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Broadway is an excellent project that brings CQRS (Command Query Responsibility Segregation) and Event Sourcing to PHP projects. While the examples for Aggregate Roots are relatively easy to follow figuring out how to handle child Entities was a little more tricky.

I ran into this pretty early with my first Broadway domain model implementation. The domain model suggested that I needed to work with child Entities but it was not clear where the best place was to instantiate them. The second issue was figuring out exactly how the Events flowed through the components of the Aggregate Root.

My initial hope was that EventSourcedEntity classes would be consistent with how I was building EventSourcedAggregateRoot classes. The pattern I was using for Aggregate Roots was to use named constructors and emit "creation events."

After much trial, error, and a few chats with the Broadway team in #qandidate on Freenode, it became clear that child Entities should not emit their own "creation events."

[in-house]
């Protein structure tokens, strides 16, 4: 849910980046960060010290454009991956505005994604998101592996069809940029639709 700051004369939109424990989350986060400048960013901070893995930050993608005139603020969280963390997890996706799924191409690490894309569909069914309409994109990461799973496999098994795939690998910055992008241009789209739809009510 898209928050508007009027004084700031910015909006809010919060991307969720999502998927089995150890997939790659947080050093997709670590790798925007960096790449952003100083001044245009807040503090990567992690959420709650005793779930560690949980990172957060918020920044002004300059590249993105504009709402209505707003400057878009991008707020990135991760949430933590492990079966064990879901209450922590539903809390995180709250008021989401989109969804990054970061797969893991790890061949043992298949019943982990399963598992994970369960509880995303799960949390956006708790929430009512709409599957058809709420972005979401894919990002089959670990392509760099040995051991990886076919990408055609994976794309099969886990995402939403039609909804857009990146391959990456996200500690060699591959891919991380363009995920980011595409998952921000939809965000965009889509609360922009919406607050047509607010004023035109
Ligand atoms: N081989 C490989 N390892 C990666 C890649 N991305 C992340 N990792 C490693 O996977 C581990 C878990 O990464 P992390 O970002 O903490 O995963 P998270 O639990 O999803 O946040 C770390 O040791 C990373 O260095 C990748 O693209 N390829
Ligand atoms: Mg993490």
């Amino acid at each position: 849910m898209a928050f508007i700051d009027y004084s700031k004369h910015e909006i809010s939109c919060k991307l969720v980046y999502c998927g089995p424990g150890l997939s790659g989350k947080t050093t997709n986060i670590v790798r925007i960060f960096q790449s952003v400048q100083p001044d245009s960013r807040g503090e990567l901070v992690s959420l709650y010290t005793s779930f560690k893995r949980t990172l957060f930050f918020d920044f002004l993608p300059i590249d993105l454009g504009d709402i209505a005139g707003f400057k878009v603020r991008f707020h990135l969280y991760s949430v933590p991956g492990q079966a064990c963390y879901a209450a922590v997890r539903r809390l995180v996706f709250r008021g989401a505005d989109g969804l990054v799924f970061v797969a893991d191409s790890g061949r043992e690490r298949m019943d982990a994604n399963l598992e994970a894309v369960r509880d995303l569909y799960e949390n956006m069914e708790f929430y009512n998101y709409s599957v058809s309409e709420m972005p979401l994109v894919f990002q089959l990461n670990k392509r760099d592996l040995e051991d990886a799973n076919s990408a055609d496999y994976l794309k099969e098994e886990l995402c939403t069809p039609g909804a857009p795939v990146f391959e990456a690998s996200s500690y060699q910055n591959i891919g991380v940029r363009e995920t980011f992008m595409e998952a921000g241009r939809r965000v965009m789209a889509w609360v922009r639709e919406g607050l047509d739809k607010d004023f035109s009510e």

The reason for this was a chicken or the egg problem.

If the child Entity was created in a normal method on the Aggregate Root (not one of the apply* methods) it would work fine during normal execution and the proper Event Stream was created. However, upon reconstitution, the child Entity instance was never created since none of the apply* methods instantiated the instance.

If the child Entity was created in an apply* method of an Aggregate Root it would work fine during normal execution and the proper Event Stream was created. However, upon each reconstitution, an additional instance of the Entity would be created every time since the Event that created the child Entity would result in calling the named constructor in the child Entity. This named constructor would, of course, emit another creation Event.